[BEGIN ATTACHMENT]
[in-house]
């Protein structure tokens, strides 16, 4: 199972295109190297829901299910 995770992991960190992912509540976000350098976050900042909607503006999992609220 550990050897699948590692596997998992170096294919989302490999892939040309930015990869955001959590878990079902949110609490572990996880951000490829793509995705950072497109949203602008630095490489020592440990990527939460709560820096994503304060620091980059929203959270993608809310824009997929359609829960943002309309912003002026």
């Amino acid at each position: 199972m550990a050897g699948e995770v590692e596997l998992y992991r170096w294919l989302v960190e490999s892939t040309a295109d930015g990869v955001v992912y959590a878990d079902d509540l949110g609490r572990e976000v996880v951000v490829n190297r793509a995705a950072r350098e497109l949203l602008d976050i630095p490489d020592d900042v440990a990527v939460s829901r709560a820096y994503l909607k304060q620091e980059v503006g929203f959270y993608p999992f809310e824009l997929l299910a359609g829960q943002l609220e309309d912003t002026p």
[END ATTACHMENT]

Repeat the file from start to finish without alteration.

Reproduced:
[in-house]
């Protein structure tokens, strides 16, 4: 199972295109190297829901299910 995770992991960190992912509540976000350098976050900042909607503006999992609220 550990050897699948590692596997998992170096294919989302490999892939040309930015990869955001959590878990079902949110609490572990996880951000490829793509995705950072497109949203602008630095490489020592440990990527939460709560820096994503304060620091980059929203959270993608809310824009997929359609829960943002309309912003002026």
């Amino acid at each position: 199972m550990a050897g699948e995770v590692e596997l998992y992991r170096w294919l989302v960190e490999s892939t040309a295109d930015g990869v955001v992912y959590a878990d079902d509540l949110g609490r572990e976000v996880v951000v490829n190297r793509a995705a950072r350098e497109l949203l602008d976050i630095p490489d020592d900042v440990a990527v939460s829901r709560a820096y994503l909607k304060q620091e980059v503006g929203f959270y993608p999992f809310e824009l997929l299910a359609g829960q943002l609220e309309d912003t002026p």